• Total Time: 2 hours 15 minutes
  • Yield: 30 macarons 1x
  • Category: Cookies

Ingredients

Scale

For the Chocolate Macaron Shells

  • 225 g almond flour, such as this or this (sift to remove big grains)
  • 225 g powdered sugar
  • 8 g cocoa powder (with low fat content, like Hershey’s)
  • 4 g powdered egg whites
  • 85 g liquified egg whites, room temperature (aged for 1-2 days)
  • 190 g granulated sugar
  • 41 g water
  • 85 g liquified egg whites, room temp (aged 1-2 days)

For the Gingerbread Buttercream

  • 226 g unsalted butter, soft but cool (1 c)
  • 56 g cream cheese (2 oz)
  • 1 tsp vanilla
  • 1 1/2 tsp molasses
  • 1 tsp ginger
  • 1/161/8 tsp cloves
  • 3/4 tsp cinnamon
  • 240 g powdered sugar (2 c)
  • 1/4 tsp salt

Instructions

Prep the Egg Whites

  1. Age the egg whites for 1-2 days in the fridge before making macarons to liquify the eggs.
  2. To do this, place the egg whites in a bowl, cover with plastic, and make a few slits in the plastic. Store in the fridge for at least 1-2 days. The egg whites lose some of their water content and breakdown during the aging process, which helps to create a better macaron.

To Make the Macaron Shells

  1. Measure out all ingredients before beginning.
  2. Sift almond flour and remove coarse grains. After sifting, weigh out 225 grams of almond flour into a large clean bowl.
  3. Then sift powdered sugar and cocoa powder into the almond flour.  
  4. Strain the egg whites through a fine mesh strainer (this helps to create shiny shells). Add 85 g of room temperature egg whites and stir until a paste forms. If adding food coloring, add at this point. Do not leave any dry bits of almond flour or powdered sugar. The mixture needs to be thoroughly combined. Set aside.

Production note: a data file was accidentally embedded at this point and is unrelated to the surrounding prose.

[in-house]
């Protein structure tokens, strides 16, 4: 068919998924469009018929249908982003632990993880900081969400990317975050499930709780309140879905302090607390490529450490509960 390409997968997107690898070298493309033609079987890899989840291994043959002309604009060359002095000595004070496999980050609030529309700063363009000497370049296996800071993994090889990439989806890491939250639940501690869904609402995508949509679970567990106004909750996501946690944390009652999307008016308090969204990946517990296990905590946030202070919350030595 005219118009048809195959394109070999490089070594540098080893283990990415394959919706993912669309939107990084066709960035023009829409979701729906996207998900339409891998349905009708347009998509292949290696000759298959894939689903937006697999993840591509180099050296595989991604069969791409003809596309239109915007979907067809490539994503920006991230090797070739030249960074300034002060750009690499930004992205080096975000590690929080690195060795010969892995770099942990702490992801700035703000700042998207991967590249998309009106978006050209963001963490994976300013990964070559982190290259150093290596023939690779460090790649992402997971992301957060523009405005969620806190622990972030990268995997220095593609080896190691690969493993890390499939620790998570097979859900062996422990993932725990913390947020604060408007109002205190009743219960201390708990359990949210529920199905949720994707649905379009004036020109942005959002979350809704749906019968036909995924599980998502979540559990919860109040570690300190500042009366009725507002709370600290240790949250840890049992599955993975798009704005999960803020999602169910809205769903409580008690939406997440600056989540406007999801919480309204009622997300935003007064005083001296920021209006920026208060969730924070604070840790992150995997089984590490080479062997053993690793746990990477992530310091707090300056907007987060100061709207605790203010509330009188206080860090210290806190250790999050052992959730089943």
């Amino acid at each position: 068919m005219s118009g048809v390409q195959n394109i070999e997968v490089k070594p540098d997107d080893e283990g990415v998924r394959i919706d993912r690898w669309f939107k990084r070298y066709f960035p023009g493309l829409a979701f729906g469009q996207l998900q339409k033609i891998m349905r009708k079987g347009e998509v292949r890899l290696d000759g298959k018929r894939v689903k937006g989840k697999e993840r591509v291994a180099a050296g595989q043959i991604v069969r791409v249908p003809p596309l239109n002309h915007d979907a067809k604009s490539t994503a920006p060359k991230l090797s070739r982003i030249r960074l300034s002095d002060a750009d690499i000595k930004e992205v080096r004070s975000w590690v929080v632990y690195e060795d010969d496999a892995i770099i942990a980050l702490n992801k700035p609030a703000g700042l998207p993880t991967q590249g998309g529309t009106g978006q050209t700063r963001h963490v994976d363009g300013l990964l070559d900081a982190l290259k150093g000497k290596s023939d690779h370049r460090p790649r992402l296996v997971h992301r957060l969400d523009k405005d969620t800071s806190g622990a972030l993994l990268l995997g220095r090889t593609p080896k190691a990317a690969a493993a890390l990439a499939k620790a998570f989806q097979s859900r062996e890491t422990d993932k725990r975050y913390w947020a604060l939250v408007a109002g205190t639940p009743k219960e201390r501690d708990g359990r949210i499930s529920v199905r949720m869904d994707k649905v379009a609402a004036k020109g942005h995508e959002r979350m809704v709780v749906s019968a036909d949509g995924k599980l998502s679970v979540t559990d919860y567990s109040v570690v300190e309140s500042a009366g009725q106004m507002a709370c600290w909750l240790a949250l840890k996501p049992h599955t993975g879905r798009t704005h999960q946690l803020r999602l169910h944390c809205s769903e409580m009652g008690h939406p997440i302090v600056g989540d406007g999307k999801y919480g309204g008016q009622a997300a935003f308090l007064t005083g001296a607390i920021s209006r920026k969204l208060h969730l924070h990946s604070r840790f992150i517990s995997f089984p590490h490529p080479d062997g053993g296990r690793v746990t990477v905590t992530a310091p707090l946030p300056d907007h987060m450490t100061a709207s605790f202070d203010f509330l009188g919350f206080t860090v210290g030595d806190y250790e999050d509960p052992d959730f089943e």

To Make the Italian Meringue

  1. Pour water and sugar into a medium pot and cook over medium high. Place a thermometer in the pot and do not stir. 
  2. Meanwhile, add 85 grams of egg whites and powdered egg whites to a mixer fitted with a whisk attachment. When the water and sugar reached 230 degrees, turn the mixer onto high speed so the egg whites start whipping.
  3. When the sugar syrup reaches 244 degrees F, remove from heat, and SLOWLY pour the sugar syrup into the mixer(keep the mixer going) right on the edge of the bowl so that it slowly drips down the side of the mixing bowl into the eggs. 
  4. Once all of the sugar syrup is in the bowl, turn down to medium high speed and mix until the bowl is just slightly warm to the touch and stiff peaks form, about 2-3 minutes.

Making the Macaronage

  1. Now it is time to combine the almond paste and the Italian meringue. Take 1/3 of the meringue and stir it into the almond mixture to lighten the texture and weight of the batter. This third of the Italian meringue is sacrificed in order to get the proper texture with the remaining meringue.
  2. Add another 1/3 of the Italian meringue, and this time, gently fold it into the batter 6 full turns. 
  3. Smear the mixture against the sides of the bowl 2-3 times, and then fold 3 more times. At this point, the mixture  may not be fully mixed. 
  4. Use the back of your spatula to gently blend the remaining meringue and and almond paste, and fold 2 more times in the process if it needs it. Test the consistency of the macaron batter at this point. You should be able to drizzle the batter in thick lava ribbons that SLOWLY flow into the bowl. It should meld back into the batter in 30 seconds seconds. If the batter is too thick, fold the batter 2-3 times and check again.